1. The petitioners were convicted by the Stationary Sub-Magistrate of Gudiyattam in C.C. No. 817 of 1941. They appealed to the Joint Magistrate of Tirupathur, who released them on bail pending the appeal. On the date to which the appeal was posted for hearing neither the petitioners nor their counsel were present. The Joint Magistrate thereupon delivered what he described as a judgment. After saying that they had been convicted under certain sections and had been sentenced to certain terms of imprisonment, he proceeded:
Both the appellants are absent when called. Their vakil too is absent and has not even submitted an application for adjournment. I have carefully perused the case record, and do not find any grounds to interfere with the judgment of the lower Court. The appeal is dismissed.
The above order would have been unexceptionable if the appeal had been dismissed in limine under Section 421 of the Criminal Procedure Code; but it is clear that the appeal was not dismissed under that section. Notice went to the Public Prosecutor and the petitioners were released on bail pending the appeal. It was therefore disposed of under Section 424 of the Criminal Procedure Code, and it is there laid down that as far as the judgment in appeal is concerned the rules contained in Chapter XXVI apply. Section 367 (1) which is in Chapter XXVI requires that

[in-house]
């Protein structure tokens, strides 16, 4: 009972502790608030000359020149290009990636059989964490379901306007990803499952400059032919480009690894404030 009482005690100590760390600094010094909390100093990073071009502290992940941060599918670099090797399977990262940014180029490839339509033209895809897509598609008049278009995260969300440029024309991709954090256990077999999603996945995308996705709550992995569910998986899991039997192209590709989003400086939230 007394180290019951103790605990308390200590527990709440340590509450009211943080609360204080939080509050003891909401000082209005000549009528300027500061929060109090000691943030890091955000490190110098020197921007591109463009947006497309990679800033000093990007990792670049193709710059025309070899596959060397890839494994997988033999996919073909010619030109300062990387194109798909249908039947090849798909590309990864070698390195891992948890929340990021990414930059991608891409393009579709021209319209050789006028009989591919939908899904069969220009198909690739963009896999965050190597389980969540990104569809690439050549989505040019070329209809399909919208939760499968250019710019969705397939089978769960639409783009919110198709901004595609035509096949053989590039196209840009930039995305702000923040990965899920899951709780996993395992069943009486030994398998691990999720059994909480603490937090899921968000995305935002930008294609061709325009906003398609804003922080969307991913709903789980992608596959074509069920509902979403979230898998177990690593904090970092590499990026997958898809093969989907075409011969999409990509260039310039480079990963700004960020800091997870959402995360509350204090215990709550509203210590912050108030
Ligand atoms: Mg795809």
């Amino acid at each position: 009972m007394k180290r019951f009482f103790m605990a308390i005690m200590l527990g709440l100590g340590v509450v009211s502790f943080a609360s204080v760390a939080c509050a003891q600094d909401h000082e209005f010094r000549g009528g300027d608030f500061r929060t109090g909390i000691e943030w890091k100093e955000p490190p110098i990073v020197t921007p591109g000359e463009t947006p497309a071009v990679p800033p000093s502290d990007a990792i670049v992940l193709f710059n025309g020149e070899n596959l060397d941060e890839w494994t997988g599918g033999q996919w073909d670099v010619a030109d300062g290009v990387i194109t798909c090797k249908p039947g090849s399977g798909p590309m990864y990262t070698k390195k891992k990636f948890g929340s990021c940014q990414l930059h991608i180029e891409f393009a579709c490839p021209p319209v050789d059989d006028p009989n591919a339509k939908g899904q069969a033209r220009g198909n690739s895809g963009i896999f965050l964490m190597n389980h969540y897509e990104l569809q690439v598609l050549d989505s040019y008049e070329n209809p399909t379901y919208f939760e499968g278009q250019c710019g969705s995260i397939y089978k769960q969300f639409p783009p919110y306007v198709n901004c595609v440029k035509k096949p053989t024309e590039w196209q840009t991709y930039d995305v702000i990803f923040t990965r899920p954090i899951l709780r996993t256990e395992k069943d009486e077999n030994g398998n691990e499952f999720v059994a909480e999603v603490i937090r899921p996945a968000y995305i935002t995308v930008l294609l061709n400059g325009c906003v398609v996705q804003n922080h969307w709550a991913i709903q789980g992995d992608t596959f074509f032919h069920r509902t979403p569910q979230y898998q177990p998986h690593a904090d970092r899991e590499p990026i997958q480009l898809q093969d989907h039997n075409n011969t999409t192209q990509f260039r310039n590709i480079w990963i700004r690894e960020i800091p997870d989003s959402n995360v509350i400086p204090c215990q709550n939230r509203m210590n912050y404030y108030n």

Every such judgment shall...be written...and shall contain the point or points for determination, the decision therein, and the reasons for the decision.
It is thus seen that it is necessary for the appellate tribunal, as well as the trial Court, to give its reasons for coming to the conclusion it does. The Joint Magistrate not having done that, his order is invalid.
2. The petition is therefore allowed and the appeal remanded to the Joint Magistrate of Tirupathur for fresh disposal after giving due notice to the Crown and to the petitioners. The appellants will be allowed to remain on bail on the same terms as before.